GSA Connects 2022 meeting in Denver, Colorado

Paper No. 168-8
Presentation Time: 9:00 AM-1:00 PM


MARGULIS-OHNUMA, Miranda, Earth and Planetary Sciences, Yale University, Kline Geology Laboratory, 210 Whitney Avenue, New Haven, CT 06511, CHANG, Clara, Lamont-Doherty Earth Observatory, Columbia University, 61 Rte 9W, Palisades, NY 10964, WHITESIDE, Jessica H., Ocean and Earth Science, National Oceanography Centre Southampton, University of Southampton, Southampton, SO14 3ZH, United Kingdom and OLSEN, Paul E., Lamont-Doherty Earth Observatory, Columbia University, 61 Route 9W, Palisades, NY 10964

The Carnian of the early Late Triassic was the setting of major climate events and radiations of many animal groups including dinosaurs and stem mammals (1). Although paleotropical Eastern North American rift basins are well known for their lacustrine Norian (later Late Triassic) to Sinemurian (Early Jurassic) orbitally-paced strata, cyclicity of the rifts’ Carnian strata remains poorly understood. A Carnian astrochronology would provide context for such Earth history events.

The Richmond Rift (VA) has well-developed Carnian lacustrine strata, but previous cyclostratigraphic efforts were based on scant outcrop, one short core, and palynology (2, 3). However, hydrocarbon exploration wells in the basin have nearly untapped potential for astrochronology, including the Horner No. 1 well (3), our focus. We performed geochemical analysis on cuttings collected at 10 ft composite intervals from the lower Horner well (Vinita Fm.) using a handheld XRF spectrometer. Spectral analysis and sedimentation rates were explored using Acycle (4). Multiple elemental proxies reveal a 16 m cycle we interpret as the ~20 kyr climatic precession cycle, equivalent to an accumulation rate of ~0.8 m/kyr. Proxies including K2O, Zr, S, and Zn provide independent estimates of accumulation rate within 0.05 m/kyr of one another. Although initial analysis of natural gamma radioactivity did not produce a clear cyclical signal, a re-examination using parameters determined by the XRF data corroborates the chemistry results. Extrapolating this accumulation rate, the Horner well would represent ~2.4 Myr of the Carnian; analysis of the rest of the well record is underway to test this hypothesis.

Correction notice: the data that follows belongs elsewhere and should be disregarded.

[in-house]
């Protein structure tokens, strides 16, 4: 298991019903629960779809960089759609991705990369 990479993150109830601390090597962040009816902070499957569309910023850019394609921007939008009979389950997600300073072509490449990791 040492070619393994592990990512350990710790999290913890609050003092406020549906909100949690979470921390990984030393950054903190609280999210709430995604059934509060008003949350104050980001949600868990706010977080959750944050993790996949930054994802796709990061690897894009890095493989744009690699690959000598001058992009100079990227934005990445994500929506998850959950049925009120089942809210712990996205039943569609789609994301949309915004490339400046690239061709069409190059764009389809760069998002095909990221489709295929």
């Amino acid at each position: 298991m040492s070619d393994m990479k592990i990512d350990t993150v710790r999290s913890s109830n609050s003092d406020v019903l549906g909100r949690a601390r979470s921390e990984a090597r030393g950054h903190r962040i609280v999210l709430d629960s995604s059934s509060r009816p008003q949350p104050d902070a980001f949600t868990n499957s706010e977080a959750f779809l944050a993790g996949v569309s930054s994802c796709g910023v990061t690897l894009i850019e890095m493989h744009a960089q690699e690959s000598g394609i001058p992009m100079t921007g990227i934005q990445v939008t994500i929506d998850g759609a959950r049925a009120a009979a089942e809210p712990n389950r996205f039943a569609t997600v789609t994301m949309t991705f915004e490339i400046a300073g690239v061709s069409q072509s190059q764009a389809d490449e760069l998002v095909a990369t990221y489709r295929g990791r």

XRF analysis of cuttings, along with geophysical logs, can provide paleoenvironmental data in cases where only deep well records are available. Furthermore, understanding chemical cyclostratigraphy will augment our knowledge of environmental responses to orbital forcing. In addition to contributing to a temporal calibration of the Carnian, XRF of well cuttings has the potential to open new horizons in astrochronology.

1) Dal Corso et al. (2020) Science Advances 6(38) eaba0099; 2) Whiteside et al. (2011) PNAS 108(22) 8972; 3) Cornet & Olsen (1990) VMNH Guidebook 1; 4) Li et al. (2019) Comp. Geosci, 127 12.